The unicast or broadcast choice is specified in the DCHP RFC 2131:
If the 'giaddr' field in a DHCP message from a client is non-zero,
the server sends any return messages to the 'DHCP server' port on the
BOOTP relay agent whose address appears in 'giaddr'. If the 'giaddr'
field is zero and the 'ciaddr' field is nonzero, then the server
unicasts DHCPOFFER and DHCPACK messages to the address in 'ciaddr'.
If 'giaddr' is zero and 'ciaddr' is zero, and the broadcast bit is
set, then the server broadcasts DHCPOFFER and DHCPACK messages to
0xffffffff. If the broadcast bit is not set and 'giaddr' is zero and
'ciaddr' is zero, then the server unicasts DHCPOFFER and DHCPACK
messages to the client's hardware address and 'yiaddr' address. In
all cases, when 'giaddr' is zero, the server broadcasts any DHCPNAK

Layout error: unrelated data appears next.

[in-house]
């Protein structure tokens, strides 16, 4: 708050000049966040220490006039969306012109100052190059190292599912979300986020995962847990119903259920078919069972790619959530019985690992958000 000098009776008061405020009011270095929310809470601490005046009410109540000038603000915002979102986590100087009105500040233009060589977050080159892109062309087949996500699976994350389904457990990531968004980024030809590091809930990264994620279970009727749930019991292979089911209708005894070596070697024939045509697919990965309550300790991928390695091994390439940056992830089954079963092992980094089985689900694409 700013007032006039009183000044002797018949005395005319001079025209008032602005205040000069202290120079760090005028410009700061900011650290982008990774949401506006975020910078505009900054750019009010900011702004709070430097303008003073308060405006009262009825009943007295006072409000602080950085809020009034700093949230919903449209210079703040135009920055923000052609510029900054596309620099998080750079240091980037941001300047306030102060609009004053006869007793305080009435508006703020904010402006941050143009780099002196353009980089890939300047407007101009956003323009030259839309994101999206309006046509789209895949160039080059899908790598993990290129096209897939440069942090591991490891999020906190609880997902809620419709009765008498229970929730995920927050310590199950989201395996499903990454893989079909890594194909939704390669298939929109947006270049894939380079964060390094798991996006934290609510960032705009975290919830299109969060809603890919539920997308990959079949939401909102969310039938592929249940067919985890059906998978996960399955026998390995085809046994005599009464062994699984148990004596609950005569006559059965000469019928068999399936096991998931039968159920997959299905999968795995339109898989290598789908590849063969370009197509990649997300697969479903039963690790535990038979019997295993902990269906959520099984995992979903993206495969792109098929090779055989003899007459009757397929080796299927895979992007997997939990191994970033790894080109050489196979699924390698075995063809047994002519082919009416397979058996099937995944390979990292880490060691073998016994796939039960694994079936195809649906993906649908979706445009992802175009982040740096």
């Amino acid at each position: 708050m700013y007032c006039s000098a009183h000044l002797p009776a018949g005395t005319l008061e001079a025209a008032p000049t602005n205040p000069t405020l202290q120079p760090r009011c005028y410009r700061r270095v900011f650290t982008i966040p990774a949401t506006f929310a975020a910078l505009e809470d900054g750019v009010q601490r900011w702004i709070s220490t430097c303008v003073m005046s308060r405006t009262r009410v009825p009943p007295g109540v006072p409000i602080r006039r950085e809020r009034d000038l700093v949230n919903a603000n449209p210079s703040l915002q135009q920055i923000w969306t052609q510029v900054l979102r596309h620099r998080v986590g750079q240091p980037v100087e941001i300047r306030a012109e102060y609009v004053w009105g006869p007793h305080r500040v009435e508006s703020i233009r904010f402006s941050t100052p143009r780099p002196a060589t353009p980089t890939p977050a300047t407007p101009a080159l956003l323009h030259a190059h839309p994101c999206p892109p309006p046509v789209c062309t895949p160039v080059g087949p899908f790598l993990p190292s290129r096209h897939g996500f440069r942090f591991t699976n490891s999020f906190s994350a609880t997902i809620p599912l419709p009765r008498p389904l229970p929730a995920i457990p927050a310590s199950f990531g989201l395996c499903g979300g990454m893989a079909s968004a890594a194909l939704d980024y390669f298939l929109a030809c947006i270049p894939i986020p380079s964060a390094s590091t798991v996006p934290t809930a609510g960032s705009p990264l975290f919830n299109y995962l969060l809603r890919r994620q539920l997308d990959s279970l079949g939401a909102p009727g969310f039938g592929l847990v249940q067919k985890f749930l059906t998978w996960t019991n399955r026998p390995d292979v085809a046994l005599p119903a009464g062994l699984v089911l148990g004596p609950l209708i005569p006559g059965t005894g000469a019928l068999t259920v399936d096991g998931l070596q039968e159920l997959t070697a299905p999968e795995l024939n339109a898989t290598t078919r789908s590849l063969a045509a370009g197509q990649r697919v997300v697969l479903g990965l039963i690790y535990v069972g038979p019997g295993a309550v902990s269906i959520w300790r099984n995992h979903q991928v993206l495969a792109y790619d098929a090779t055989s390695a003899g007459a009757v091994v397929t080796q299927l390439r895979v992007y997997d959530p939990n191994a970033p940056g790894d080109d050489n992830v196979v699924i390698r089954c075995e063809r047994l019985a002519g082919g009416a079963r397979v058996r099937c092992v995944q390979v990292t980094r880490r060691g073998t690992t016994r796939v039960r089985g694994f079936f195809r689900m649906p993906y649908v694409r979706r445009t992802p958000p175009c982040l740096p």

messages to 0xffffffff.
with ciaddr and giaddr being:
ciaddr 4 Client IP address; only filled in if client is in BOUND, RENEW or REBINDING state and can respond to ARP requests.
giaddr 4 Relay agent IP address, used in booting via a relay agent.
So the DHCP server chooses to broadcast or not accordingly to the current state of the client (mainly if it has already a IP address or not) and accordingly to the sender of the message, if it's a relay agent or just a client.
In this case, my DCHP server chose to unicast the DHCPOFFER because my machine already had a IP address and I don't have a relay agent in my LAN.
And nobody can use the IP address 0.0.0.0 as a destination address. As specified in the IPv4 RFC 5735:
0.0.0.0/8 - Addresses in this block refer to source hosts on "this"
network. Address 0.0.0.0/32 may be used as a source address for this
host on this network; other addresses within 0.0.0.0/8 may be used to
refer to specified hosts on this network ([RFC1122], Section